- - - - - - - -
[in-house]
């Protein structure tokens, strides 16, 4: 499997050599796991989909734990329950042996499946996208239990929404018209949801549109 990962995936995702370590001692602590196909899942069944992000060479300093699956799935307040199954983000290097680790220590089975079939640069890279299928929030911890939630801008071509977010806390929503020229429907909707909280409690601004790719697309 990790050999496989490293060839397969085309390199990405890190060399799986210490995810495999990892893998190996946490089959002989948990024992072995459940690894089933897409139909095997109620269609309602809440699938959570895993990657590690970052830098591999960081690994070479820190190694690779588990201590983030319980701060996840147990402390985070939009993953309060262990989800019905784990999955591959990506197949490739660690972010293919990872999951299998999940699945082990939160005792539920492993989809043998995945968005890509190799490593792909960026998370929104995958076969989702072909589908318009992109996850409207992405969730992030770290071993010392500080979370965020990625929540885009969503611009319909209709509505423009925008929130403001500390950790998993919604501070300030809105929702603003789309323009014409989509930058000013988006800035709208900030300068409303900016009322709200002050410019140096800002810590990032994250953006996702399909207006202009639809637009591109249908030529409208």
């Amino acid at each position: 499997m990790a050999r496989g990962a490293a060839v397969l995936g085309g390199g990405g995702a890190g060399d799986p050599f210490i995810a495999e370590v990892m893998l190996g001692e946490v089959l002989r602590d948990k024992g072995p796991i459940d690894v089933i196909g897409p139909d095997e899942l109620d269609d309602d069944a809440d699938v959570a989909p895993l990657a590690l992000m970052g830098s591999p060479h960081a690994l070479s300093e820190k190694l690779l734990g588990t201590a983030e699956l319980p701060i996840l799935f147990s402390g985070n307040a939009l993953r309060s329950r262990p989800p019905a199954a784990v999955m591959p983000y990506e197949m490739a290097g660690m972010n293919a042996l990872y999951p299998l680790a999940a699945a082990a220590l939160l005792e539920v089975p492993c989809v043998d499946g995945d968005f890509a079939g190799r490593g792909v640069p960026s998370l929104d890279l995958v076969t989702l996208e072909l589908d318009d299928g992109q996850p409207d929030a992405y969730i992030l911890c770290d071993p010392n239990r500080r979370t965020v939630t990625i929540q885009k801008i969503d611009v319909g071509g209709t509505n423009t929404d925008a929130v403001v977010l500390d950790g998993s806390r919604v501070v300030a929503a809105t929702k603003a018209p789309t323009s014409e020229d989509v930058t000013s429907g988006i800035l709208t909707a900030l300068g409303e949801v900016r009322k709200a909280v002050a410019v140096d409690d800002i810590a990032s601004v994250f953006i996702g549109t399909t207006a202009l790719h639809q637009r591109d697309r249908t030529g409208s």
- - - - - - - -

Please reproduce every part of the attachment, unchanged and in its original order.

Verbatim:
[in-house]
């Protein structure tokens, strides 16, 4: 499997050599796991989909734990329950042996499946996208239990929404018209949801549109 990962995936995702370590001692602590196909899942069944992000060479300093699956799935307040199954983000290097680790220590089975079939640069890279299928929030911890939630801008071509977010806390929503020229429907909707909280409690601004790719697309 990790050999496989490293060839397969085309390199990405890190060399799986210490995810495999990892893998190996946490089959002989948990024992072995459940690894089933897409139909095997109620269609309602809440699938959570895993990657590690970052830098591999960081690994070479820190190694690779588990201590983030319980701060996840147990402390985070939009993953309060262990989800019905784990999955591959990506197949490739660690972010293919990872999951299998999940699945082990939160005792539920492993989809043998995945968005890509190799490593792909960026998370929104995958076969989702072909589908318009992109996850409207992405969730992030770290071993010392500080979370965020990625929540885009969503611009319909209709509505423009925008929130403001500390950790998993919604501070300030809105929702603003789309323009014409989509930058000013988006800035709208900030300068409303900016009322709200002050410019140096800002810590990032994250953006996702399909207006202009639809637009591109249908030529409208």
């Amino acid at each position: 499997m990790a050999r496989g990962a490293a060839v397969l995936g085309g390199g990405g995702a890190g060399d799986p050599f210490i995810a495999e370590v990892m893998l190996g001692e946490v089959l002989r602590d948990k024992g072995p796991i459940d690894v089933i196909g897409p139909d095997e899942l109620d269609d309602d069944a809440d699938v959570a989909p895993l990657a590690l992000m970052g830098s591999p060479h960081a690994l070479s300093e820190k190694l690779l734990g588990t201590a983030e699956l319980p701060i996840l799935f147990s402390g985070n307040a939009l993953r309060s329950r262990p989800p019905a199954a784990v999955m591959p983000y990506e197949m490739a290097g660690m972010n293919a042996l990872y999951p299998l680790a999940a699945a082990a220590l939160l005792e539920v089975p492993c989809v043998d499946g995945d968005f890509a079939g190799r490593g792909v640069p960026s998370l929104d890279l995958v076969t989702l996208e072909l589908d318009d299928g992109q996850p409207d929030a992405y969730i992030l911890c770290d071993p010392n239990r500080r979370t965020v939630t990625i929540q885009k801008i969503d611009v319909g071509g209709t509505n423009t929404d925008a929130v403001v977010l500390d950790g998993s806390r919604v501070v300030a929503a809105t929702k603003a018209p789309t323009s014409e020229d989509v930058t000013s429907g988006i800035l709208t909707a900030l300068g409303e949801v900016r009322k709200a909280v002050a410019v140096d409690d800002i810590a990032s601004v994250f953006i996702g549109t399909t207006a202009l790719h639809q637009r591109d697309r249908t030529g409208s």